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I realise these are first world problems but for me to get on a plane is a big deal. Yet, my wife loves travelling and visiting new places so as an appeasement exercise I agreed to go to Copenhagen. What sweetened the deal though is we both love the films of Stanley Kubrick and, given it has yet to come to London, decided to go visit said exhibition before it ended in January 2018. I am glad I did. It was brilliant.

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As the photos show every one of Kubrick’s completed and non-completed projects were given a wonderfully curated and considered display. There were: props; scripts; clapperboards, letters from fans; video and audio-clips; letters of protests from angry cinemagoers; costumes; set miniatures; and hundreds of production documents identifying the famed meticulousness of Kubrick’s productions. It was an Aladdin’s Cave of Kubrick’s filmic life and well worth getting lost in for several hours. One hopes it comes to London soon so I can go again!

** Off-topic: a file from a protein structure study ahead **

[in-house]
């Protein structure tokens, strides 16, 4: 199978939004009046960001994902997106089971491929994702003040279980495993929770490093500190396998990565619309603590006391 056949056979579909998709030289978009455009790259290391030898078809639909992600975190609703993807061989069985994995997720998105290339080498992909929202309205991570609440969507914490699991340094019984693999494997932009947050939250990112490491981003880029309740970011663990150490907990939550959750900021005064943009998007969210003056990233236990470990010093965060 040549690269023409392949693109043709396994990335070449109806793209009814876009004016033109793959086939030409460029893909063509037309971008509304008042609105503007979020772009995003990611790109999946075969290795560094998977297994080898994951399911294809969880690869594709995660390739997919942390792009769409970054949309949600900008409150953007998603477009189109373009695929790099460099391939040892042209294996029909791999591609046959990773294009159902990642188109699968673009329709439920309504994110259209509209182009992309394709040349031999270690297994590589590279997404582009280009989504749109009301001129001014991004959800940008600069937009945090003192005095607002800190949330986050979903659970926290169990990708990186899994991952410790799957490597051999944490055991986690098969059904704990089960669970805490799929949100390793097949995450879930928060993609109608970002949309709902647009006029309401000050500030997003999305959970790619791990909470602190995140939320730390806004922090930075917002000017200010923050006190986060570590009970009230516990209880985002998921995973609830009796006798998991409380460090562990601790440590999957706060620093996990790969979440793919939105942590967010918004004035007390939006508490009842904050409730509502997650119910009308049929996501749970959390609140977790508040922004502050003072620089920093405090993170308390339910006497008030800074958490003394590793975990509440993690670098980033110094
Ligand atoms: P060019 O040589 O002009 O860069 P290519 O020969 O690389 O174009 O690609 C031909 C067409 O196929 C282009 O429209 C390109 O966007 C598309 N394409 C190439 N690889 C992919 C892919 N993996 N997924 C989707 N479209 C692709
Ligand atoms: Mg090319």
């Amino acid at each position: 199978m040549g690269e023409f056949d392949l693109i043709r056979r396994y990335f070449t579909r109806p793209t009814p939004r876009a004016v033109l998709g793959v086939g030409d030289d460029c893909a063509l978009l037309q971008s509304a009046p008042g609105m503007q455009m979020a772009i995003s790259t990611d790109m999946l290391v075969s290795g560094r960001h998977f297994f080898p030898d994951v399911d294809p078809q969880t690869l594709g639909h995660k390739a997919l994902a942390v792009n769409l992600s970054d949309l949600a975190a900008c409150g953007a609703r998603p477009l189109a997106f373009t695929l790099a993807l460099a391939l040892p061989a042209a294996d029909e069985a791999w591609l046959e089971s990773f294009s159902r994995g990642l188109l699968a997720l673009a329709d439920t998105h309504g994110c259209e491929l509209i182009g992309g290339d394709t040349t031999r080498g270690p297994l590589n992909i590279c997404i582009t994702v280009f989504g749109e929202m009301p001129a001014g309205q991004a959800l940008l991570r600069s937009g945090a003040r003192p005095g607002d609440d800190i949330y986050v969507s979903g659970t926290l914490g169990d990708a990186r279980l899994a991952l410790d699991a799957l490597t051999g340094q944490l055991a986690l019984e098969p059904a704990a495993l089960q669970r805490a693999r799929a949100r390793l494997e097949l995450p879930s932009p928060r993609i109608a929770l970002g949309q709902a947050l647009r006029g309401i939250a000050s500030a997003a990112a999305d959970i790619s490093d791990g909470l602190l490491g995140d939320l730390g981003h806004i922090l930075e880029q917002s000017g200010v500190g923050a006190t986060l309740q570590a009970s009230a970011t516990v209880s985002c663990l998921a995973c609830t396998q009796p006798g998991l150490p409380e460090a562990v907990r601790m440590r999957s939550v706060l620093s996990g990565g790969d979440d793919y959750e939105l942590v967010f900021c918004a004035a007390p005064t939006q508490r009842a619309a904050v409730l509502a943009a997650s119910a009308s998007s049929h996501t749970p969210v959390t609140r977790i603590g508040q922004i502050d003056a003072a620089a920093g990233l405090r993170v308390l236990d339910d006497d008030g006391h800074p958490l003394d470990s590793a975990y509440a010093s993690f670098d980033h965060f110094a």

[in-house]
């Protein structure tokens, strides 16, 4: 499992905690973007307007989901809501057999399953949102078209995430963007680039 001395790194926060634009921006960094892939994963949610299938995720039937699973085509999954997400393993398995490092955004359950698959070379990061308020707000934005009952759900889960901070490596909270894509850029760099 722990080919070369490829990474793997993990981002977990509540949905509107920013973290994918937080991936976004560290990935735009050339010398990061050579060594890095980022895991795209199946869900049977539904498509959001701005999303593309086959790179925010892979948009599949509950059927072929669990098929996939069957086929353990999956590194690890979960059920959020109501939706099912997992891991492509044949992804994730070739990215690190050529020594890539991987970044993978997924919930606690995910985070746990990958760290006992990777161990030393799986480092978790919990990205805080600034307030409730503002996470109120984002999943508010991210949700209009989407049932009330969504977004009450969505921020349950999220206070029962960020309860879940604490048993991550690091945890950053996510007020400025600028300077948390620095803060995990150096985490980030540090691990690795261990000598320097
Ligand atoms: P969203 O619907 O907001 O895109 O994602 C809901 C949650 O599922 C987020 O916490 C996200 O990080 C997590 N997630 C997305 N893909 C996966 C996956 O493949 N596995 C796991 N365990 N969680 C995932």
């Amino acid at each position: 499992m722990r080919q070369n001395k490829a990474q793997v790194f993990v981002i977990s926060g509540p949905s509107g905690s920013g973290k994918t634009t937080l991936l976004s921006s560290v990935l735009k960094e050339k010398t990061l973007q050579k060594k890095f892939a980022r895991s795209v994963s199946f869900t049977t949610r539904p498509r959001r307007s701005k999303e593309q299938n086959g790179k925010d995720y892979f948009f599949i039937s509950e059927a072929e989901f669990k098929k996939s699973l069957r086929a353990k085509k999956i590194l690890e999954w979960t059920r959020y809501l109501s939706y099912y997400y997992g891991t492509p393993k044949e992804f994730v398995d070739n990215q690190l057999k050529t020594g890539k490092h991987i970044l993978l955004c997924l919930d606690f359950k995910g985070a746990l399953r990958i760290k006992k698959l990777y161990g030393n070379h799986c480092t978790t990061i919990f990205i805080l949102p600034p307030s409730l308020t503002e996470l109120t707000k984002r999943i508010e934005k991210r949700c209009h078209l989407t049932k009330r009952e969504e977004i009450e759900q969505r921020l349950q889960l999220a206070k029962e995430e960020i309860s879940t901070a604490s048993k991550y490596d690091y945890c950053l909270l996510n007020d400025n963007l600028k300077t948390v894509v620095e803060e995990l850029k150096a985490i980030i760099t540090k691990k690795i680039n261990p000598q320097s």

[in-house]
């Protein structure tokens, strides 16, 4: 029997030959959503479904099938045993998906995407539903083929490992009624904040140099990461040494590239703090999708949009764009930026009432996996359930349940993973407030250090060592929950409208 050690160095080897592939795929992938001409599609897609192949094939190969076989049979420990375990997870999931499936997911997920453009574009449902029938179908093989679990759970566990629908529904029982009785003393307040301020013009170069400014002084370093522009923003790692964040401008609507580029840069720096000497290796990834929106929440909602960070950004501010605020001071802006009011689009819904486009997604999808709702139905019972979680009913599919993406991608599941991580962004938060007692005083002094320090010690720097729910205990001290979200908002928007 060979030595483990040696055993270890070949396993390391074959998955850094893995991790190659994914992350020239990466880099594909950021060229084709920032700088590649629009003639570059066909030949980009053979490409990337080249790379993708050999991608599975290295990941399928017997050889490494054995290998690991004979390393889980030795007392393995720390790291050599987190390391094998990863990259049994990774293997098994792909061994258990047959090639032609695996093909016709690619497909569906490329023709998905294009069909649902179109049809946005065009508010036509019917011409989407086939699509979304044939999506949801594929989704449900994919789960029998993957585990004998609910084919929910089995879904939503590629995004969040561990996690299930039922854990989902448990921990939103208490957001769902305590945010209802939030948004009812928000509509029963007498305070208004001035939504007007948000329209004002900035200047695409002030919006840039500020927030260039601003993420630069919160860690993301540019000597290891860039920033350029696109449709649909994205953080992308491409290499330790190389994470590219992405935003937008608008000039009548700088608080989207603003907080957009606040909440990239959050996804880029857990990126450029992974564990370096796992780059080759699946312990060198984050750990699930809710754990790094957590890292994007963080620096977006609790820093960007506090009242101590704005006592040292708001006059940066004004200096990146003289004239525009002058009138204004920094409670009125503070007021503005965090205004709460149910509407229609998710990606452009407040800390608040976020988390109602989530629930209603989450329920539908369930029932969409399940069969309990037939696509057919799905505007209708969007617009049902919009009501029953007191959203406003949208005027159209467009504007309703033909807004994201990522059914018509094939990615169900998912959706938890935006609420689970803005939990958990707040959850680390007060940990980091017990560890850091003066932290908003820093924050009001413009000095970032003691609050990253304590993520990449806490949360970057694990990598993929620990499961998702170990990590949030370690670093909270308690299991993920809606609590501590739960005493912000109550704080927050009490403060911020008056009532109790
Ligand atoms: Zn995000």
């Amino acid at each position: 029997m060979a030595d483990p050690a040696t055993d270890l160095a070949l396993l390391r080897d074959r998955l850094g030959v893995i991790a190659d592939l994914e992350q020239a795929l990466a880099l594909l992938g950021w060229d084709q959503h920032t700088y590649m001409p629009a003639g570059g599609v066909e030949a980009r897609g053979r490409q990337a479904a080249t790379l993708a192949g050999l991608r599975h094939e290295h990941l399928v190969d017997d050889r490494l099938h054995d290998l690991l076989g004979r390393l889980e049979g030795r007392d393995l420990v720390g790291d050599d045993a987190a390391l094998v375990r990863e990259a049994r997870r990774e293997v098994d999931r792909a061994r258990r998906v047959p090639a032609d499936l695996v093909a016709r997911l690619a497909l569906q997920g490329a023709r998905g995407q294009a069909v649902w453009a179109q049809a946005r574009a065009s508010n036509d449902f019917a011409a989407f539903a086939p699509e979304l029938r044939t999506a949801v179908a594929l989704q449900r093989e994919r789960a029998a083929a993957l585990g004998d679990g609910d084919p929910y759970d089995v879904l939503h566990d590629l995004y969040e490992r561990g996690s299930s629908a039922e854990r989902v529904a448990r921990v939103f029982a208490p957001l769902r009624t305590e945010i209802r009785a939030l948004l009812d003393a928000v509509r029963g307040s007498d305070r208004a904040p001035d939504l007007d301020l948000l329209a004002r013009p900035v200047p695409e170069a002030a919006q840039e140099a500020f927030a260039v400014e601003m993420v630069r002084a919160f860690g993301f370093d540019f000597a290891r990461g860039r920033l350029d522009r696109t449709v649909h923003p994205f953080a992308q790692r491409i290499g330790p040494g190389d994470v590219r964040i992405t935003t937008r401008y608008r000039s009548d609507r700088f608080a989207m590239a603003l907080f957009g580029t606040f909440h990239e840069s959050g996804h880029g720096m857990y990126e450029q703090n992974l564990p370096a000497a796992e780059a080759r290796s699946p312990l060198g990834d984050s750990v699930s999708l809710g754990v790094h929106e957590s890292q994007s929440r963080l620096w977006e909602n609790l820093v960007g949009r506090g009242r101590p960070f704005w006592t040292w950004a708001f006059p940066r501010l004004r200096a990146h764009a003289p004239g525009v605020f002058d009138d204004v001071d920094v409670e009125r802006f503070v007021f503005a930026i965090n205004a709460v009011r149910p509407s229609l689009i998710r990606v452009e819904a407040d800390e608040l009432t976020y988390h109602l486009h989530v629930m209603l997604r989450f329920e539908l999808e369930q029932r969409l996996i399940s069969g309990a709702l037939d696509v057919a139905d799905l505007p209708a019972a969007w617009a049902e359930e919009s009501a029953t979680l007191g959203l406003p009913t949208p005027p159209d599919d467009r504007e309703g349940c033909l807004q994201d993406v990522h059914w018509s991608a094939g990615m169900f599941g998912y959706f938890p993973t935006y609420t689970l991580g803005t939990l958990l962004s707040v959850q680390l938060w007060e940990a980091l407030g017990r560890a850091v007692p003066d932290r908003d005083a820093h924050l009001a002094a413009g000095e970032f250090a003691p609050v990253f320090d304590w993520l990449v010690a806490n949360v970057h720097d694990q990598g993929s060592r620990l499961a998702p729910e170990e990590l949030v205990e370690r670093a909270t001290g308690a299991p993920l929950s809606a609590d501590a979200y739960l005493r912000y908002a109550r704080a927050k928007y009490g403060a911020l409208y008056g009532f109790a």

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So much has been written about Stanley Kubrick’s techniques, philosophies and film modus operandi, that rather than offer technical or thematic analysis I’d like to consider the personal impact Kubrick has had on my life. All I can say is that from an emotional level here is a filmmaker who has been with me as far back as I can remember. I recall watching The Killing (1956) on BBC2 in England when I was eleven and marvelling at the incredibly metronomic and overlapping structure. Then, at Christmas later that year, I recall watching Spartacus (1960) on TV with the family and enjoying the blood and guts and heroism of the lead character. I revelled in the Roman baddies being thwarted by a mere slave. When I found out a few years later they were directed by the same person I did not believe it; it blew my mind.